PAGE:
However, I mapped out some growth rates (see graph) that are more conservative than historical solar growth rates and you know what? It’s entirely plausible.

batteryenergy storage aus

Critically, I can very easily see us hitting our first 2.6GWh within just three or four years. Even more powerfully, one cannot overlook the fact that there are already almost 2 million homes with solar (or 5GW) already installed and mostly already paid for, so there is an existing market to help kick start it.

Beyond these factors, its feasible that we may see support for batteries and certainly, we will see larger batteries at lower prices, very quickly.

Fascinatingly, mapping it out to just 2025 shows the potential for almost 6GWH of batteries across more than 760,000 homes – 25% lower than other pundits have forecast for Australia.

So, it’ entirely plausible.

This report is huge and complicated but for me at least, these two issues alone are powerful and incredibly understated.

Source:Solar Analytics. Reproduced with permission.  

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  • Mark Roest

    A more common way to express it is simply 2.6 hours of storage for each kilowatt of solar. When you get to the tornado of demand, the soft costs can be driven way down, and as installation practices are standardized around a few sizes and use cases, those costs also fall. That means you don’t have to add too much to what I expect will be volume selling prices of batteries of $150/kWh within 2 years, and $100/kWh by the end of 2020, in US dollars and before shipping and import duties. Actually, if the market demand goes high enough after the 15 GW plant in Town-something, a full size plant could be planted in Australia, and that would mean no shipping or import duties.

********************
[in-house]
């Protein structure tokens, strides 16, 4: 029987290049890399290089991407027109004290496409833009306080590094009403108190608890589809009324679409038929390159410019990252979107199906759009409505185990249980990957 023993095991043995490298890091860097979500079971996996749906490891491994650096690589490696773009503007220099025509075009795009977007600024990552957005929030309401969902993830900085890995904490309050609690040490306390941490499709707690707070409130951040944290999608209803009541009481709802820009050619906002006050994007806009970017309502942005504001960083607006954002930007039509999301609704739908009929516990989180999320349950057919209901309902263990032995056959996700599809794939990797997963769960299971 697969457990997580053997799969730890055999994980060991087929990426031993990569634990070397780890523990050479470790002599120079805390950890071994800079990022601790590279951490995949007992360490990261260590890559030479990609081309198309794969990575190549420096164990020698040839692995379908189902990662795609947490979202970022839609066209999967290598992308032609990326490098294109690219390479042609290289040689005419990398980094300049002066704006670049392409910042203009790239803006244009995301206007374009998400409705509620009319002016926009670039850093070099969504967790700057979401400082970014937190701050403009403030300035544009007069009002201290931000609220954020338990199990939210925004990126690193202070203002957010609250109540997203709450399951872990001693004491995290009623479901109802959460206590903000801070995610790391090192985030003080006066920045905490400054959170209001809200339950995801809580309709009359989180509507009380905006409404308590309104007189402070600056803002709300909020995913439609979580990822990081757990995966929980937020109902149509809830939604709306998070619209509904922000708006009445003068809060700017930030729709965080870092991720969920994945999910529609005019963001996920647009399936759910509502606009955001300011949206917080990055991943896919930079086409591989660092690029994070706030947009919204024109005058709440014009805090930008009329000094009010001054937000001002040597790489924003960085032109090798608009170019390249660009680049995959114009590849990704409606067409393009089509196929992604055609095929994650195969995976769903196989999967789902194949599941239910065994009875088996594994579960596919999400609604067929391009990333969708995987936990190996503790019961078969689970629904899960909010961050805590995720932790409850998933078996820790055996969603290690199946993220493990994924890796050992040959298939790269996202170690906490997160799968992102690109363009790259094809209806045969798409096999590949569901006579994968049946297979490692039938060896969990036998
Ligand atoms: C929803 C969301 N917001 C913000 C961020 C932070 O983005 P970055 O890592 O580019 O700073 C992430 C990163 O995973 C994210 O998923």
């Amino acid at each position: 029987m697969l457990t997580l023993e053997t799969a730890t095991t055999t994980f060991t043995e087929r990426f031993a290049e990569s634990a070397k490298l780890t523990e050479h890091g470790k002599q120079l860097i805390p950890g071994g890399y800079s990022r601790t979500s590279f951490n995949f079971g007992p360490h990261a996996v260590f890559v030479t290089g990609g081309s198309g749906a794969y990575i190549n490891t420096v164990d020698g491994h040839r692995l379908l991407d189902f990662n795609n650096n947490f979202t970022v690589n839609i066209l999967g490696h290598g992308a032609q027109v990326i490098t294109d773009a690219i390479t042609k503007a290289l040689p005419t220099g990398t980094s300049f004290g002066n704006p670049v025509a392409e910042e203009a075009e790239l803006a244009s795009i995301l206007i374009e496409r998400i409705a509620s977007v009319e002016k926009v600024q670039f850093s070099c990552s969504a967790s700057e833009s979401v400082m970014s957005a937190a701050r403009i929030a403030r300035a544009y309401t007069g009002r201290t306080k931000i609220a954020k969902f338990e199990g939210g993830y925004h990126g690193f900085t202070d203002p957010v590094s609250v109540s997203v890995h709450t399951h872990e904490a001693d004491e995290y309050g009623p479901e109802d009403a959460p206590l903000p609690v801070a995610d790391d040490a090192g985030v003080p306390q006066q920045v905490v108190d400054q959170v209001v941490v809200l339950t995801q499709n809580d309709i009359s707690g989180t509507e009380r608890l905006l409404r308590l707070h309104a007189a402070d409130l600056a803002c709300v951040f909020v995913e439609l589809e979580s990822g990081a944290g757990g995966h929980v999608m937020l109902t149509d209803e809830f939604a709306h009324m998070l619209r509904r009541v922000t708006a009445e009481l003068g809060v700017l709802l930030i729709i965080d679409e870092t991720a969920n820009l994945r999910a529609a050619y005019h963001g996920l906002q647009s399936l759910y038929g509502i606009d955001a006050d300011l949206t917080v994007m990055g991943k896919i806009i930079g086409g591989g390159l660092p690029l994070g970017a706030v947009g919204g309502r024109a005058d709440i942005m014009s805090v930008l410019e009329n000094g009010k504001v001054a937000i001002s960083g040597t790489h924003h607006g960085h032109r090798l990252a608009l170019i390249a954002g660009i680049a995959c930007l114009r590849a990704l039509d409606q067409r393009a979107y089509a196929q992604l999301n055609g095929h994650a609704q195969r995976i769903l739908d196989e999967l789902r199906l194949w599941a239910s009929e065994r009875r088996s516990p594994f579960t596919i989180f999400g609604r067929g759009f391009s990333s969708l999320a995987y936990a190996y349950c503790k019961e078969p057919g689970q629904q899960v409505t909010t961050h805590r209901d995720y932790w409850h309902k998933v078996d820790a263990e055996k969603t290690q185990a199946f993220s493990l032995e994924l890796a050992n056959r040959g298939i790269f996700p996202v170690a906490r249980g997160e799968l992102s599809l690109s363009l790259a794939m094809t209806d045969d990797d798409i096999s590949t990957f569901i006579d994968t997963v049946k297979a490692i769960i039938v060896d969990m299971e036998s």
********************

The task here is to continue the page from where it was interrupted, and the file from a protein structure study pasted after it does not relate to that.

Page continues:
So 2.6 GWh would be $260 million to $390 million for batteries, plus maybe $50 million to $150 million for installation and other soft costs. Lots less than most people expect!

    • Ian

      The $150/KWH is already achievable for electric vehicles so home batteries can’t be too far behind with this sort of pricing. Would you buy a battery to cover an ordinary day’s storage requirements if the KWH cost was 10c and the battery lasted at least 5 years? Then 10c x 365 x 5 = $180/KWH. Any storage price around or below this figure will see home storage go ballistic. Double this purchase price for a 20c/KWH and you would probably still have a brisk uptake of batteries. Taking a stab at figures at a installed battery price of $400/KWH 1/4 of households installing solar plus storage would be enabled to become virtual-offgrid – only requiring the grid for occasional back-up purposes. Back of envelope calculation: 1.5 million solar households 1/4 with batteries, average size battery 10 KWH = 3.7GWH. At the lower battery price figure: all solar house holds would have storage and go virtual-offgrid = 15GWH .